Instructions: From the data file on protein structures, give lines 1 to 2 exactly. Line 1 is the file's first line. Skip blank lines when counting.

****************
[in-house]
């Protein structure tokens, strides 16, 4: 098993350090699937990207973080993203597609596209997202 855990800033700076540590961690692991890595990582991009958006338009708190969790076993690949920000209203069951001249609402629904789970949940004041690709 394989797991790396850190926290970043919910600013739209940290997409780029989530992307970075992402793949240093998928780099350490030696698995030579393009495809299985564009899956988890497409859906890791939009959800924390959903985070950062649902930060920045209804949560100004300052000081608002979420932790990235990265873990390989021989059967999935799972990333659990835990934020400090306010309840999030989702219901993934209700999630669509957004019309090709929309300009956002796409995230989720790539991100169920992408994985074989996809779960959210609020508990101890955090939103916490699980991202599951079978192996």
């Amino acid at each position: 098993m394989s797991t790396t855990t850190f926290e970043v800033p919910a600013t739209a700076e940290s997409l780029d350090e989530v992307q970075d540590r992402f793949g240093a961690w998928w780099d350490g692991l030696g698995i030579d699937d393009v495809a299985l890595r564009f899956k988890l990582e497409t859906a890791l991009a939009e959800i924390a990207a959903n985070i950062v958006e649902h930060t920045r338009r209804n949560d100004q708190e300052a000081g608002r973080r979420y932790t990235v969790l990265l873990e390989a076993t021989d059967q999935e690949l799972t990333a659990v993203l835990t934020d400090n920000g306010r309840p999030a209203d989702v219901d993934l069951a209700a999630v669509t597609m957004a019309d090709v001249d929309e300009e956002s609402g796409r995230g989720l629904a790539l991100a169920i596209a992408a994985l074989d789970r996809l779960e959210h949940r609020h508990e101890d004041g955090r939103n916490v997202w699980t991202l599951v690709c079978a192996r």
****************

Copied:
[in-house]
């Protein structure tokens, strides 16, 4: 098993350090699937990207973080993203597609596209997202 855990800033700076540590961690692991890595990582991009958006338009708190969790076993690949920000209203069951001249609402629904789970949940004041690709 394989797991790396850190926290970043919910600013739209940290997409780029989530992307970075992402793949240093998928780099350490030696698995030579393009495809299985564009899956988890497409859906890791939009959800924390959903985070950062649902930060920045209804949560100004300052000081608002979420932790990235990265873990390989021989059967999935799972990333659990835990934020400090306010309840999030989702219901993934209700999630669509957004019309090709929309300009956002796409995230989720790539991100169920992408994985074989996809779960959210609020508990101890955090939103916490699980991202599951079978192996």